By the same token, however, “the rejection of an offer of less than the complete relief sought by a suit does not prove that there is no dispute between the litigants.” Id. The clear import of our caselaw in this area is that a Rule 68 offer of judgment must completely satisfy the plaintiff's demand in order to eliminate a justiciable controversy. See, e.g., Smith v. Greystone Alliance, LLC, 772 F.3d 448, 450 (7th Cir.2014) (explaining that a jurisdictional dismissal is proper only if the defendant satisfies the plaintiff's entire demand); Scott v. Westlake Servs. LLC, 740 F.3d 1124, 1126 (7th Cir.2014) (“[I]f the defendant offers to pay only what it thinks might be due, the offer does not render the plaintiff's case moot․ The plaintiff's stake is negated only if no additional relief is possible.”).

An initial difficulty with treating the Certification as an offer of judgment under Rule 68 is that it wasn't styled as a Rule 68 offer, and the City actually denies that it functioned as one. On this point the City's position has fluctuated. At oral argument the City stated that the district court construed the Certification as “a Rule 68 [offer of judgment] in substance.” The City retracted that statement in a Rule 28(j) letter, explaining that it routinely agrees to stipulations like this one and that “[d]istrict court judges prefer various titles for this document.” The City continued: “While these proposals have features in common with Rule 68 offers of judgment, they provide an independent basis for the court to resolve the case in circumstances where a Rule 68 offer might not be appropriate.” Without further elaboration, the City asserted in its Rule 28(j) letter that these “effort[s] to streamline the litigation” have “ample support” in Rules 1 and 42 of the Federal Rules of Civil Procedure.4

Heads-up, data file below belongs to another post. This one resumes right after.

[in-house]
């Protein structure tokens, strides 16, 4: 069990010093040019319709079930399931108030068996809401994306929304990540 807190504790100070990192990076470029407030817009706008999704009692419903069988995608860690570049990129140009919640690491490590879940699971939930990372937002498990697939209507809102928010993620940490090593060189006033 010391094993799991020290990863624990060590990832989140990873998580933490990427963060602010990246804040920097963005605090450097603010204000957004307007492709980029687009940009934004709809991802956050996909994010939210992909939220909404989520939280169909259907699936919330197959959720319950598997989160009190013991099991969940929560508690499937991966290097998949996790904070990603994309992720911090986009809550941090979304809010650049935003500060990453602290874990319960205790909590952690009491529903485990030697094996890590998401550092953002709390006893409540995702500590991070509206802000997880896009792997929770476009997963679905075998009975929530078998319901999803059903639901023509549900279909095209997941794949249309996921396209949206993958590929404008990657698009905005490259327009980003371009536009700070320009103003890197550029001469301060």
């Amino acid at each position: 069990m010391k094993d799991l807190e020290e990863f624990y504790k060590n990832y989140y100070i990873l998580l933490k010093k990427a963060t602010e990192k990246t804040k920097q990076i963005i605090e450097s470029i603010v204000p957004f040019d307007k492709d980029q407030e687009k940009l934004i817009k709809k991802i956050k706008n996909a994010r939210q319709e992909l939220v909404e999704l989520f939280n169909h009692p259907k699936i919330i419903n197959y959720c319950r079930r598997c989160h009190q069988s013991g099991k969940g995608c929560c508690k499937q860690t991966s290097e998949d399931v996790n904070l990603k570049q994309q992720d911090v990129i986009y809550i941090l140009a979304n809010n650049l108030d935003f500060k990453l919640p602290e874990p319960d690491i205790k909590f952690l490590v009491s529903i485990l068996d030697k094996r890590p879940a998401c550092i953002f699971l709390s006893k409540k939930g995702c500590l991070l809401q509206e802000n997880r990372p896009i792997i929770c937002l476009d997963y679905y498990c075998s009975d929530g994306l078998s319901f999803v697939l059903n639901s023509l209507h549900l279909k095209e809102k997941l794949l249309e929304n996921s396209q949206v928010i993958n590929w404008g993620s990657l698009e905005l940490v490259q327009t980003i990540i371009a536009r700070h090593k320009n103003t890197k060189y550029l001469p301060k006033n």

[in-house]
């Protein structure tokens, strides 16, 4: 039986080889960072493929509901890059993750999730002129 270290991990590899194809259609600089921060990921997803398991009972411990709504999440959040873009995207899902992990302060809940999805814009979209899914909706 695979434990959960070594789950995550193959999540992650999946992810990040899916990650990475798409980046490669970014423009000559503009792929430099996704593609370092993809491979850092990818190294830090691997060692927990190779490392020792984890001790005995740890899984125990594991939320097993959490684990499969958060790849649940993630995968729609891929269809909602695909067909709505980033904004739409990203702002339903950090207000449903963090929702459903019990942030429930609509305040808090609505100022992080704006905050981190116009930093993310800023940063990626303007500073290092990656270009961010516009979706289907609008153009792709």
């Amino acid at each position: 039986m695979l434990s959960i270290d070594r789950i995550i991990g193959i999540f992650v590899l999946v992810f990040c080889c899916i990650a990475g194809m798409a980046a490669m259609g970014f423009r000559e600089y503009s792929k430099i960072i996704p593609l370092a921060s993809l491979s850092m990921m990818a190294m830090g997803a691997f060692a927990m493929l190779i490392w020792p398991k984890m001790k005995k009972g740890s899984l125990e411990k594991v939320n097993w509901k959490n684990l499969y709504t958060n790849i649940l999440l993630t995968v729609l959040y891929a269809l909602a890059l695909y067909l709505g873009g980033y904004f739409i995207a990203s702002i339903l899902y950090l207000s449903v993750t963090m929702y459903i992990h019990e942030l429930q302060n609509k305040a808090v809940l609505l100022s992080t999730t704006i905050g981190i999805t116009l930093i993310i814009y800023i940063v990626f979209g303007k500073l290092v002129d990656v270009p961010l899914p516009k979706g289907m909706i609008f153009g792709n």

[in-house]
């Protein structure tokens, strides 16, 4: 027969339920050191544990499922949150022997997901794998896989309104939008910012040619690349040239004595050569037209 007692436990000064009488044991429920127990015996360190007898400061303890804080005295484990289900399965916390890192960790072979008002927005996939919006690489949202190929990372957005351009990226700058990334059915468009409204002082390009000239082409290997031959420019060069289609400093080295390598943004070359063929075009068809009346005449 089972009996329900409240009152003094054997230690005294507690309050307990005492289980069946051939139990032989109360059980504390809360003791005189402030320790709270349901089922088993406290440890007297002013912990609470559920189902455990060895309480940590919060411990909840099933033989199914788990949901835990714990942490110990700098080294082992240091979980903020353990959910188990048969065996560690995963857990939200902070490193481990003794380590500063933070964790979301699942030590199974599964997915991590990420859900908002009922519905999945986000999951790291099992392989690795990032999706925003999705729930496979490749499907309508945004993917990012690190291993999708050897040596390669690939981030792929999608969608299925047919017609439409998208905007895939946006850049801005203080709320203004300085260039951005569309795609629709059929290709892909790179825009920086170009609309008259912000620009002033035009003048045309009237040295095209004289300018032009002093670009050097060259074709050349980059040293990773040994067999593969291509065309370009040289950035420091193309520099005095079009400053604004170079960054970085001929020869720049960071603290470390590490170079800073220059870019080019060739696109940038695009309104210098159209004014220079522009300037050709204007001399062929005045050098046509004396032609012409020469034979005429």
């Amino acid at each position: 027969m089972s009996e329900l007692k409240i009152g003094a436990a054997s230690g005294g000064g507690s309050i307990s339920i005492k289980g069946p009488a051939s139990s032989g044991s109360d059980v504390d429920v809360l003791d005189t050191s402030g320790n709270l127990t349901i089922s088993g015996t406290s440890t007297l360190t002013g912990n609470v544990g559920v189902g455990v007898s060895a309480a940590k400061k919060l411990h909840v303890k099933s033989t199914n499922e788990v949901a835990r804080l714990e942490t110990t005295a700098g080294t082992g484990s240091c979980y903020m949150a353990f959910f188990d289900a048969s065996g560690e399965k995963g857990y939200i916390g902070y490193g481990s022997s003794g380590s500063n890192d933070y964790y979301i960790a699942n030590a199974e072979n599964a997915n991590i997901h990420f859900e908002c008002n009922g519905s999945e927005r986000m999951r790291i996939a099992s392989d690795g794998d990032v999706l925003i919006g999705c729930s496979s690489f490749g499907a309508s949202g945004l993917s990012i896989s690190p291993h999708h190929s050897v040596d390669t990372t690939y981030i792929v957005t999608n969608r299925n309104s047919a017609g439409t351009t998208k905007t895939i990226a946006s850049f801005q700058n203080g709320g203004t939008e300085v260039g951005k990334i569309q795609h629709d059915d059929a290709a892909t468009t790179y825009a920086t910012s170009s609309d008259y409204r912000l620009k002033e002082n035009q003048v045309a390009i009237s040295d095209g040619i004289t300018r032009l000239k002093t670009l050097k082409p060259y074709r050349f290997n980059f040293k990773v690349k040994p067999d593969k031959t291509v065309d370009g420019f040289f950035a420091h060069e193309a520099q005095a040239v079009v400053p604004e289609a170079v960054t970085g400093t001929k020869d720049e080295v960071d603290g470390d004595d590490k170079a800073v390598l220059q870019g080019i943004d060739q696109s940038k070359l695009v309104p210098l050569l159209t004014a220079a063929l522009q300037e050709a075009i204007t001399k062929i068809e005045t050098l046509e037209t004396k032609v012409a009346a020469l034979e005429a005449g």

This new justification for dismissing Swanigan's case comes far too late and is so woefully undeveloped that it cannot be taken seriously. We decline to consider it.

Even assuming that the district court indeed construed the Certification as a Rule 68 offer “in substance,” the court erred in holding that it mooted Swanigan's case. Municipalities “can be sued directly under § 1983 for monetary, declaratory, or injunctive relief.”5 Monell, 436 U.S. at 690. Swanigan sought the full range of remedies, but the Certification offered only monetary relief in the form of a promise to indemnify the officers for the judgment in the first suit and pay nominal damages of $1 for any Monell liability.6

The City acknowledges the point but argues that the Certification offered Swanigan all the relief that he was entitled to on the hold claim and the cleared-closed claim. But we repeat: “[T]he defendant must satisfy the plaintiffs' demands; only then does no dispute remain between the parties.” Gates v. Towery, 430 F.3d 429, 432 (7th Cir.2005). The City did not do that here. As we explained in Scott:

[I]f the defendant offers to pay only what it thinks might be due, the offer does not render the plaintiff's case moot. Gates v. Towery, 430 F.3d 429, 431–32 (7th Cir.2005). In that situation, the plaintiff still has a stake in the action because she may obtain additional relief if she prevails. The plaintiff's stake is negated only if no additional relief is possible. Id. To hold otherwise would imply that any reasonable settlement offer moots the plaintiff's case or that long-shot claims are moot rather than unlikely to succeed. Id. at 432. “That's not the way things work: A bad theory (whether of liability or of damages) does not undermine federal jurisdiction.” Id.